Honors in the Mathematics Department are awarded to graduating students whose academic performance in the major demonstrates excellence at a GPA of 3.5 or above. Highest Honors are determined by a cumulative review of student performance in mathematics courses. They are awarded to students who excel in challenging courses and in their capstone projects.
Requirements and Planners
Course Requirements
The Mathematics Theory and Computation B.S. is intended to prepare students for technical careers in industry or government while providing a solid mathematical background.
Lower-Division Courses
Choose one of the following courses:
MATH 19A | Calculus for Science, Engineering, and Mathematics | 5 |
MATH 20A | Honors Calculus | 5 |
Plus one of the following courses:
MATH 19B | Calculus for Science, Engineering, and Mathematics | 5 |
MATH 20B | Honors Calculus | 5 |
Plus all of the following courses:
Upper-Division Courses
The following course:
MATH 100 | Introduction to Proof and Problem Solving | 5 |
Coding Requirement
Plus one of the following courses or equivalent:
Students who are declared in the Computer Science B.S. and wish to double major in the Mathematics Theory and Computation B.S. may petition to use CSE courses toward the upper-division coding requirement and the three required upper-division electives for the Mathematics Theory and Computation B.S. major.
Analysis Theory Requirement
Plus one of the following courses:
Algebra Theory Requirement
Plus one of the following courses:
Analysis Computation Requirement
Plus one of the following courses:
MATH 145 | Introductory Chaos Theory | 5 |
MATH 148 | Numerical Analysis | 5 |
AM 114 | Introduction to Dynamical Systems | 5 |
AM 147 | Computational Methods and Applications | 5 |
Students who take more than one course from the Analysis Computation Requirement may use the extra courses toward the three major electives requirement.
Algebra Computation Requirement
Plus one of the following courses:
Students who take more than one course from the Algebra Computation Requirement may use the extra courses toward the three major electives requirement.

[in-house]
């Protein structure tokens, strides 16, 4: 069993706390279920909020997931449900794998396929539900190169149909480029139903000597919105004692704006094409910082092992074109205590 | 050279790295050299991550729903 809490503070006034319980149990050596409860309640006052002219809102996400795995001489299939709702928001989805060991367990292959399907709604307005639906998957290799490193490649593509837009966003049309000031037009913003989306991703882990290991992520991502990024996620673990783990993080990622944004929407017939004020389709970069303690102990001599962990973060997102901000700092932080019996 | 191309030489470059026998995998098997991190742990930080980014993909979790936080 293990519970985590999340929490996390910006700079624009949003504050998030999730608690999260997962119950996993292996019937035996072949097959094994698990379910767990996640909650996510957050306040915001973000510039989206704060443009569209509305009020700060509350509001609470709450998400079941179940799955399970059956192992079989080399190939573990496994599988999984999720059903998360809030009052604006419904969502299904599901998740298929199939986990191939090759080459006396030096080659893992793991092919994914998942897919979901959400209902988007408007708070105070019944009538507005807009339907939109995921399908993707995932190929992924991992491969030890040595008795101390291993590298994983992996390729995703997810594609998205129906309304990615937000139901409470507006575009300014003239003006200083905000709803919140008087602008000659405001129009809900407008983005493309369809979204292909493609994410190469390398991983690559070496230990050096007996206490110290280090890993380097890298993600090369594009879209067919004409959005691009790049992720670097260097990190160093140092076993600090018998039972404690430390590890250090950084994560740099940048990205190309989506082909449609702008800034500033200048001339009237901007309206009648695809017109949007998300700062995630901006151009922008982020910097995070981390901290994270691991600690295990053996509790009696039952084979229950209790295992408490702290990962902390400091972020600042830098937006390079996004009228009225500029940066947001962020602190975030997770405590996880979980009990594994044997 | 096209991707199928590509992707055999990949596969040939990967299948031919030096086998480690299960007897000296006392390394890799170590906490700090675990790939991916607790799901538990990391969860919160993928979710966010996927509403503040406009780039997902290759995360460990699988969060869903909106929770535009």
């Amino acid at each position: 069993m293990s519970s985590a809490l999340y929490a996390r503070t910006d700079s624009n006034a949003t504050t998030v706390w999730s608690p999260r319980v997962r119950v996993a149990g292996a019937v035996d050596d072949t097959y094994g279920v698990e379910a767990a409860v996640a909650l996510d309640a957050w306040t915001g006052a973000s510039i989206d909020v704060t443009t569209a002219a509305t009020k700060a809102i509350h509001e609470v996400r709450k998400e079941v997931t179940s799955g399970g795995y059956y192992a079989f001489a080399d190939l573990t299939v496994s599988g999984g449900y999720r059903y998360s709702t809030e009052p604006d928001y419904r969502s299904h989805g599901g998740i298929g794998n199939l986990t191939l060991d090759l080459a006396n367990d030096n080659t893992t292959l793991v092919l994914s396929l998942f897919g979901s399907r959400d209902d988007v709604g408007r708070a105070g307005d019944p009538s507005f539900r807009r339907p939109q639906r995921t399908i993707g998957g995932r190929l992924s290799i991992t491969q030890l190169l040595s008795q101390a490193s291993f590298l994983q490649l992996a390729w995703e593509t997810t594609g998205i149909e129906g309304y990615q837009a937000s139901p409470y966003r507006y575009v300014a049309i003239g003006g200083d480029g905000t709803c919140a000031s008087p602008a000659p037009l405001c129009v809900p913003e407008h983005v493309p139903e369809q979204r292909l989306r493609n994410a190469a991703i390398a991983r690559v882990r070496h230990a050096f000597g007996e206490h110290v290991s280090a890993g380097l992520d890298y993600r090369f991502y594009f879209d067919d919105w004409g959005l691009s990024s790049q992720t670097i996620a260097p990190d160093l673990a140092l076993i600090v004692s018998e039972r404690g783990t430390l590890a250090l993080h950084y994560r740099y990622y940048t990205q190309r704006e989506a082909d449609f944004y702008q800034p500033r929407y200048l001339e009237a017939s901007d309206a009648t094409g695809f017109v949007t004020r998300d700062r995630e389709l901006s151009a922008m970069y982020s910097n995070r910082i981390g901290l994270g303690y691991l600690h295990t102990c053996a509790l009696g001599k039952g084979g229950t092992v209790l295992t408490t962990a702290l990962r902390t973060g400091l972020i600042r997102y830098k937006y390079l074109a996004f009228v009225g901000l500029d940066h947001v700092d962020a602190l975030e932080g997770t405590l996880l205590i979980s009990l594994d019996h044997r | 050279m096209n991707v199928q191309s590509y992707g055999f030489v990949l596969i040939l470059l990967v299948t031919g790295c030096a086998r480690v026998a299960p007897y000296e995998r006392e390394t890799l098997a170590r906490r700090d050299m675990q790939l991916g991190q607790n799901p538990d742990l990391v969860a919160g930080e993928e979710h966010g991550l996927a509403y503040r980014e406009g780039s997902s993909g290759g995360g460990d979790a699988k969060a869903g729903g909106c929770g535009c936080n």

Electives
Three elective courses are required. If a student takes more than one course from the Analysis or Algebra Computation requirement lists, the extra course(s) can be counted toward the elective requirements. Other elective options are listed below. Courses from departments other than Mathematics, Statistics or Applied Math will have significant prerequisites and are intended for double major students.
Students who are declared in the Computer Science B.S. and wish to double major in the Mathematics Theory and Computation B.S. may petition to use CSE courses toward the upper-division coding requirement and the three required upper-division electives for the Mathematics Theory and Computation B.S. major.
MATH 106 | Systems of Ordinary Differential Equations | 5 |
MATH 107 | Partial Differential Equations | 5 |
MATH 118 | Advanced Number Theory | 5 |
MATH 120 | Coding Theory | 5 |
MATH 124 | Introduction to Topology | 5 |
STAT 108 | Linear Regression | 5 |
STAT 131 | Introduction to Probability Theory | 5 |
STAT 132 | Classical and Bayesian Inference | 5 |
AM 107
/PHYS 107
| Introduction to Fluid Dynamics | 5 |
AM 115 | Stochastic Modeling in Biology | 5 |
AM 129 | Foundations of Scientific Computing for Scientists and Engineers | 5 |
AM 148 | GPU Programming for Scientific Computations | 5 |
ASTR 111 | Order-of-Magnitude Astrophysics | 5 |
EART 124 | Modeling Earth's Climate | 5 |
EART 125 | Statistics and Data Analysis in the Geosciences | 5 |
EART 162 | Planetary Interiors | 5 |
EART 172
/OCEA 172
| Geophysical Fluid Dynamics | 5 |
ECE 103 | Signals and Systems | 5 |
ECE 130 | Introduction to Optoelectronics and Photonics | 5 |
ECE 135 | Electromagnetic Fields and Waves | 5 |
ECE 141 | Feedback Control Systems | 5 |
ECE 151 | Communications Systems | 5 |
ECE 153 | Digital Signal Processing | 5 |
ECON 104 | Is There Truth in Numbers: The Role of Statistics in Economics | 5 |
ECON 113 | Introduction to Econometrics | 5 |
ECON 114 | Advanced Quantitative Methods | 6 |
ECON 124 | Machine Learning for Economists | 5 |
ECON 166A
/CSE 166A
| Game Theory and Applications I | 5 |
ECON 166B
/CSE 166B
| Game Theory and Applications II | 5 |
PHYS 116C | Mathematical Methods in Physics | 5 |
PHYS 139A | Quantum Mechanics I | 5 |
PHYS 139B | Quantum Mechanics II | 5 |
PHYS 171
/ASTR 171
| General Relativity, Black Holes, and Cosmology | 5 |
Comprehensive Requirement
The comprehensive exit requirement in mathematics is satisfied by one of the following courses:
Disciplinary Communication (DC) Requirement
Students of every major must satisfy that major’s upper-division Disciplinary Communication (DC) requirement. The DC requirement in the mathematics B.S. is satisfied by:
MATH 100 | Introduction to Proof and Problem Solving | 5 |
Plus one of the following courses:
Planners
Mathematics Theory and Computation B.S Freshmen Students Starting at MATH 19A or MATH 20A
MF GE requirement fulfilled through this plan.
Mathematics Theory and Computation B.S Freshmen Students Starting at MATH 3*
MF GE requirement fulfilled through this plan.
^Revised: 7/24/23
Mathematics Theory and Computation B.S Freshmen Students Starting at MATH 2
MF GE requirement fulfilled through this plan
Mathematics Theory and Computation B.S Transfer Students with no lower-division needs
Mathematics Theory and Computation B.S Transfer Students who need Math 23B and 24